A 3,000-year-old megalithic 'water cult' temple used for fertility rituals has been discovered in Peru by a team of Peruvian archaeologists.
The religious monument is over 131ft long and is located in the springs of the Zaña Valley river about 500miles from Lima, the modern capital of Peru.
Inside the temple archaeologists found a square with an alter that was likely used to offer important fertility rituals with water taken from the Zaña Valley river.
The megalith structure was found at the Huaca El Toro site in the Lambayeque region of Peru by a team led by Walter Alva, the archaeologist who discovered the tomb of the Lord of Sipan in 1987.
The temple still features the remains of large stone blocks and a long staircase.
'This discovery is unique because it is the only megalithic architecture in Lambayeque,' said Dr Alva.
The site was discovered in October but the news of its finding was delayed to reduce the risk of treasure hunters taking artefacts that hadn't been secured.
The temple comes from a time when water was considered divine and was used in a number of rituals and religious practices, researchers claim.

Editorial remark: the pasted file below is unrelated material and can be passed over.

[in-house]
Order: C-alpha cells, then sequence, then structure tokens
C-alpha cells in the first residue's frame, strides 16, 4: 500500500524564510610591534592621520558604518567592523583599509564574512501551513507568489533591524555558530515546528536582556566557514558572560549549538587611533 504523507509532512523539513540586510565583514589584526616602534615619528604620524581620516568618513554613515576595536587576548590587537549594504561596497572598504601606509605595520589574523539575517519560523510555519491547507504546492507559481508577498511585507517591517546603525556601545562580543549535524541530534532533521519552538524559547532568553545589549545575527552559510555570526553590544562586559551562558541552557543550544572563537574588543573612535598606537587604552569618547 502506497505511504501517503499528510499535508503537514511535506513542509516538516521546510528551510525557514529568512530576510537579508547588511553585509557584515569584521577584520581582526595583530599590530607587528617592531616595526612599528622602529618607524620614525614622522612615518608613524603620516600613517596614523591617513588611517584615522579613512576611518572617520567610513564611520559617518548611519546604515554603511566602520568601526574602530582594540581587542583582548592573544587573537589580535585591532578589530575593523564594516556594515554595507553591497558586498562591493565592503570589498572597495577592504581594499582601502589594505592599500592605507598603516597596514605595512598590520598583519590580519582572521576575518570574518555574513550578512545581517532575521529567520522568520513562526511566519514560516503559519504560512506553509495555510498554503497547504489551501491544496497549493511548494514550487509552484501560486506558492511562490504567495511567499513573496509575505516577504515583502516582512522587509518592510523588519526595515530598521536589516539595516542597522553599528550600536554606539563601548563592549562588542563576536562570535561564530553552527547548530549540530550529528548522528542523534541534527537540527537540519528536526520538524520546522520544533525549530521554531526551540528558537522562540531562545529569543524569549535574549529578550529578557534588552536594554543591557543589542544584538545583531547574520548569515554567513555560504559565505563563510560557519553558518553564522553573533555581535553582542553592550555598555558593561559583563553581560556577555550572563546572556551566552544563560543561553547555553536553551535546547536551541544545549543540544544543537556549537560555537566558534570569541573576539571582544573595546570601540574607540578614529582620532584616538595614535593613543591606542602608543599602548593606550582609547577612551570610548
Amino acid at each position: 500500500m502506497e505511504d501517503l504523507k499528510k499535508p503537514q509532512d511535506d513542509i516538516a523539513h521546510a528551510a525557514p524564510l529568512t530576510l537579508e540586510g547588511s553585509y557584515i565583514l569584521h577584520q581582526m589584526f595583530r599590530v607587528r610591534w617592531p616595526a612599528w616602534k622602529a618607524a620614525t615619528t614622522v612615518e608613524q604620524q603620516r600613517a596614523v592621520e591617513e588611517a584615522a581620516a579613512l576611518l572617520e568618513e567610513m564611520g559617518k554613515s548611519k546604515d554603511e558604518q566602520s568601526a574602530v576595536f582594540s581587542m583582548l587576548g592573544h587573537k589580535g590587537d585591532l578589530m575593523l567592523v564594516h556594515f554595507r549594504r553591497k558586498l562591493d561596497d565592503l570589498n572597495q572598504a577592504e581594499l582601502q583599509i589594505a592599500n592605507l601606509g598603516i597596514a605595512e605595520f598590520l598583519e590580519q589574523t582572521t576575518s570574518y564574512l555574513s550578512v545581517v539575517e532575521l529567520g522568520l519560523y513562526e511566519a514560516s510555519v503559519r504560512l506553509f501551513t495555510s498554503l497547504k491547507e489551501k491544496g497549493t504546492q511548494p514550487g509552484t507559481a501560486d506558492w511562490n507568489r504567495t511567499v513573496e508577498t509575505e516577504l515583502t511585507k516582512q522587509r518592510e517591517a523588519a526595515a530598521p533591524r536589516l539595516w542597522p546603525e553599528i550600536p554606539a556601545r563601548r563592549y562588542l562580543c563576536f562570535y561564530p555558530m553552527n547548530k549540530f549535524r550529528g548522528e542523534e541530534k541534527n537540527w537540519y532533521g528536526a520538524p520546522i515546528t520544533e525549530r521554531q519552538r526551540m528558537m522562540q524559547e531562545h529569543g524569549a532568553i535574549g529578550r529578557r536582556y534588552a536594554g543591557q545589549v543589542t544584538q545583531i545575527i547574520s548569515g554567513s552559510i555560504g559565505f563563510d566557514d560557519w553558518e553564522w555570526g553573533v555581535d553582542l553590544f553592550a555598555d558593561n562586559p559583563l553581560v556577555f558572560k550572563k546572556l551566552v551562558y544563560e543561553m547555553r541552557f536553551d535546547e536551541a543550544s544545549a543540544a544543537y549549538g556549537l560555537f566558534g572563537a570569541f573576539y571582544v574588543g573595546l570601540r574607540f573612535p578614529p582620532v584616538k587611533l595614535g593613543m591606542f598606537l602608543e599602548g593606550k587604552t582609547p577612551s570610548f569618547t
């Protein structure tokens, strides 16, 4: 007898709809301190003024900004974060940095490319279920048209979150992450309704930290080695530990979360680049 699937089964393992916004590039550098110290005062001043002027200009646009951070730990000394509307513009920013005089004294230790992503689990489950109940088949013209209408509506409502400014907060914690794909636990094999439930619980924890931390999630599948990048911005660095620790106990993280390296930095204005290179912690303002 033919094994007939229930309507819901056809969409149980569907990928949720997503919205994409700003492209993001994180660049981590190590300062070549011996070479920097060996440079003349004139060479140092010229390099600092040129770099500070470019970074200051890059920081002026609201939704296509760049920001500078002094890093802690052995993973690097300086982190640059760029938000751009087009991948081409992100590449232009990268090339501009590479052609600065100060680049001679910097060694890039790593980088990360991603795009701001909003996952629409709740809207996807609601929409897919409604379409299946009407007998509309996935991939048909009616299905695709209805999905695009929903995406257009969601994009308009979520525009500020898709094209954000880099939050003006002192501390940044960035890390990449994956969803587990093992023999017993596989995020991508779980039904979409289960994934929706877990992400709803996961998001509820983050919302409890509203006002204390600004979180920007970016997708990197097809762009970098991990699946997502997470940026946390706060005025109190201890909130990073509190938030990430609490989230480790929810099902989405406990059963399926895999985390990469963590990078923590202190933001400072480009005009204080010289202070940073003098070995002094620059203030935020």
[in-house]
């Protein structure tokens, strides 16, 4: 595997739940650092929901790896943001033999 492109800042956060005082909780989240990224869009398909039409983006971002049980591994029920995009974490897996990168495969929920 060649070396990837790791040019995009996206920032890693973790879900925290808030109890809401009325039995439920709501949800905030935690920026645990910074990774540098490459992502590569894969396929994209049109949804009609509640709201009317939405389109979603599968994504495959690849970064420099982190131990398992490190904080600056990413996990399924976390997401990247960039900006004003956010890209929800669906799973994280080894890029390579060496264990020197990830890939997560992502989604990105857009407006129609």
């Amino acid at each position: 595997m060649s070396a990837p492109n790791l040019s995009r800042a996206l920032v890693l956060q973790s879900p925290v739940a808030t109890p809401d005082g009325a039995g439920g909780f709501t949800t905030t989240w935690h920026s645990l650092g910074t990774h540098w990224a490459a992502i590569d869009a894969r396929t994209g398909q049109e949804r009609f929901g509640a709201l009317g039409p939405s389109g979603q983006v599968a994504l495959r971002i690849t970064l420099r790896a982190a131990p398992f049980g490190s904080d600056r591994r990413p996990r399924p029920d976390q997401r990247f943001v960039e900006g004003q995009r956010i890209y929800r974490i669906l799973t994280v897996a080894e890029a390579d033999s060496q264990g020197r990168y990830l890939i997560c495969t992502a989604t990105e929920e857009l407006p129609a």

They were able to determine this temple was home to a cult that worshipped water by studying the way the alter is positioned and how it looks.
The altar includes holes similar to those found on other temples from the period.
'This is typical of water altars that are in other places, and it is located in the springs of the Zaña Valley river', Mr Alva said.
Mr Alva said they have identified a circular column, where evidence of sedimentation of rains and rituals was found.
'This temple is facing the mountain. This place is strictly ceremonial because of the signs of burning that took place.'
'The rituals were performed for fertility,' he said.
Stunning walls surround the monument and there is a central staircase that is 32ft wide and 49ft long.
The Peruvian team discovered 21 tombs on the site of the temple which is thought to date back to about 1,500 BC to 292 AD.
Inside the tombs they found ceramic pieces and metal objects such as knives that were placed next to the graves.
Mr Alva says it is likely the tombs were later re-used as 20 of burial sites were from the later Inca Chimu culture which dates back to about 1,000 to 1,470 AD.
This isn’t the first major discovery made by Walter Alva and his team.
The archaeologist also discovered the tomb of the Lord of Sipan in 1987. Sipan was a ruler of Mochica culture and his remains were found intact in Northern Peru.
In 2007 he discovered a number of 4,000-year-old murals in Peru. They show a deer caught in a net and are thought to be the oldest murals in the Americas.
© Associated Newspapers Ltd.